In these non-braking conditions when the brake system is moving the brake system experiences forces that may move one or more components of the brake system into contact creating a rattling noise that may be audible by a user, an occupant, or both. These noises when heard by a user may be irritating, may cause concern to a user, or both. Further, this may cause a user to request the manufacturer to spend time and money troubleshooting the noise which may result in repairs and/or replacement of parts. Therefore, it is desirable to have a brake system that does not produce audible noises during movement of the brake system, use, or both.

Examples of braking systems and associated pad clips are disclosed in U.S. Pat. Nos. 6,003,642 and 6,527,090; U.S. Patent Application Publication No. 2011/0120821; and U.S. International Application Publication No. WO2010/005008 all of which are expressly incorporated herein by reference for all purposes. It would be attractive to have a brake system that is free of audible rattling during running, non-braking conditions, or both. What is needed is a device that substantially prevents the brake pads from contacting the support bracket and creating audible noises. What is needed is a device that prevents radial contact between the support bracket and brake pads. What is needed is one or more features of a pad clip that prevent movement of the brake pads radially and/or reduce the force of movement of the brake pads so that the brake pads stop moving before the brake pads contact the support bracket.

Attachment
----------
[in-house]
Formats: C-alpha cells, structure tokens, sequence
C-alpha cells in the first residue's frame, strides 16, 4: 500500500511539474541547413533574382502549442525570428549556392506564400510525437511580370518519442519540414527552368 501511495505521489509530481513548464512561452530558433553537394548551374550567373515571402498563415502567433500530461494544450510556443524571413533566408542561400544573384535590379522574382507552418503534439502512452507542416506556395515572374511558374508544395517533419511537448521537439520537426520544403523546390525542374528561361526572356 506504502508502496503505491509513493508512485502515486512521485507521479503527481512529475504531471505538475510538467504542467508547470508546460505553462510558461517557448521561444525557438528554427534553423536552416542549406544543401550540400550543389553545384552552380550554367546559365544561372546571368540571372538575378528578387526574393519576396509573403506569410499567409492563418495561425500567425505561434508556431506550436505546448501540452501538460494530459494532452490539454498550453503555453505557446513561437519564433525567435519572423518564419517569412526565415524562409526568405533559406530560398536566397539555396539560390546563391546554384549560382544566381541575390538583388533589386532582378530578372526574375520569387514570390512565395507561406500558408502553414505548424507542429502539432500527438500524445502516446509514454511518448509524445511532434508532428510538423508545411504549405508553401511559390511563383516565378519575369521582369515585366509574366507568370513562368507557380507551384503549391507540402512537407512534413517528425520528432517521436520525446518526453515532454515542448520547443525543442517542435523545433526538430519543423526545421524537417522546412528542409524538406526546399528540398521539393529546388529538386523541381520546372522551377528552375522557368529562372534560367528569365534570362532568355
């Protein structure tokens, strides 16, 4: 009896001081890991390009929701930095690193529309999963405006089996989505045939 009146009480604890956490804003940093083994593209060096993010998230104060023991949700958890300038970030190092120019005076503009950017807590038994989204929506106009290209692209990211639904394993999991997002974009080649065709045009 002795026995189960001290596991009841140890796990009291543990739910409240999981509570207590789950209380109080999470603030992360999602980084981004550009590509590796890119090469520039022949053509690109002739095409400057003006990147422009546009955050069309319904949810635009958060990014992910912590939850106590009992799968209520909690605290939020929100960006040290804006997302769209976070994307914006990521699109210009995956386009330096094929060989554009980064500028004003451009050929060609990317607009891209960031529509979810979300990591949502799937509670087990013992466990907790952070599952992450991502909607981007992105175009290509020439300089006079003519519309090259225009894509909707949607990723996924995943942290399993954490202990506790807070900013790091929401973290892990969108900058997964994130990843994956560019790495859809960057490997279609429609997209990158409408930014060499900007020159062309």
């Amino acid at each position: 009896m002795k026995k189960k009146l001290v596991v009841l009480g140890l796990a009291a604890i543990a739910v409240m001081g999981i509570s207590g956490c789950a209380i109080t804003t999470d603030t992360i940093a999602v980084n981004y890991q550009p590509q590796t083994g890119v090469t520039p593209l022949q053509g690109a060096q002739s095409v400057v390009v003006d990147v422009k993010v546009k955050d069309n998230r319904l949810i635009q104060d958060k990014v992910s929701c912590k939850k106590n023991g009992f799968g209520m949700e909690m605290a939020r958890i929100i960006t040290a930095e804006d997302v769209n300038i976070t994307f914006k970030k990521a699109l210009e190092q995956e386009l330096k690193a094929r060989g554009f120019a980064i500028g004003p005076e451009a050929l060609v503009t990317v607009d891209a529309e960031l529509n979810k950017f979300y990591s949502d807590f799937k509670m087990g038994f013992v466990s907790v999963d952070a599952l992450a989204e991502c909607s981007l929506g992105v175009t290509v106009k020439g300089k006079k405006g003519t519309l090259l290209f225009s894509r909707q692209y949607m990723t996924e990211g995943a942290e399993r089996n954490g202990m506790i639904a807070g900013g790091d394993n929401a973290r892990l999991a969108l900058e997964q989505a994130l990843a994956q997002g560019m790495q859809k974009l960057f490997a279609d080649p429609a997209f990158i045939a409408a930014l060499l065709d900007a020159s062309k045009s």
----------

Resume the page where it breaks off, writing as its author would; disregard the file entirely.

SUMMARY

One possible example of the present teachings include: a pad clip comprising: A pad clip comprising: two opposing legs separated by a gap , the two opposing legs comprising: (i) a projection arm including: (A) an upper portion, (B) a lower portion, and (C) a face portion connecting the upper portion and the lower portion together; (ii) a connection arm; and (iii) an abutment arm extending between and connecting the projection arm and the connection arm; wherein the lower portion of the projection arm, the connection arm, or both include an arcuate segment that extends the lower portion, the connection arm, or both towards each other so that when the pad clip is installed in a support bracket a space is formed between the arcuate segment and the support bracket.